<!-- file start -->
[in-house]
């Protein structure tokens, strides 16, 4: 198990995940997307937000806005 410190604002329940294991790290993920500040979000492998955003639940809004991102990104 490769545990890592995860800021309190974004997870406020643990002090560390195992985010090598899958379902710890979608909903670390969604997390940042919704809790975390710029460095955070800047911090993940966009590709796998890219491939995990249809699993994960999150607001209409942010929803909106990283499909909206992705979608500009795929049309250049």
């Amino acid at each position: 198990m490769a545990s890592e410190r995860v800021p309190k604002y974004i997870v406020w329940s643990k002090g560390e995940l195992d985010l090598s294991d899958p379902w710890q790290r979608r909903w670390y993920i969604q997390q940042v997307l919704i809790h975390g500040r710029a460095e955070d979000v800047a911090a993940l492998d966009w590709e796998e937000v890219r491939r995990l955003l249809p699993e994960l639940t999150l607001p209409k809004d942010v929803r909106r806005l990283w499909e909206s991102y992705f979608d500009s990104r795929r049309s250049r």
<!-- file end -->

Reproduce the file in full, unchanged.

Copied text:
[in-house]
């Protein structure tokens, strides 16, 4: 198990995940997307937000806005 410190604002329940294991790290993920500040979000492998955003639940809004991102990104 490769545990890592995860800021309190974004997870406020643990002090560390195992985010090598899958379902710890979608909903670390969604997390940042919704809790975390710029460095955070800047911090993940966009590709796998890219491939995990249809699993994960999150607001209409942010929803909106990283499909909206992705979608500009795929049309250049």
């Amino acid at each position: 198990m490769a545990s890592e410190r995860v800021p309190k604002y974004i997870v406020w329940s643990k002090g560390e995940l195992d985010l090598s294991d899958p379902w710890q790290r979608r909903w670390y993920i969604q997390q940042v997307l919704i809790h975390g500040r710029a460095e955070d979000v800047a911090a993940l492998d966009w590709e796998e937000v890219r491939r995990l955003l249809p699993e994960l639940t999150l607001p209409k809004d942010v929803r909106r806005l990283w499909e909206s991102y992705f979608d500009s990104r795929r049309s250049r």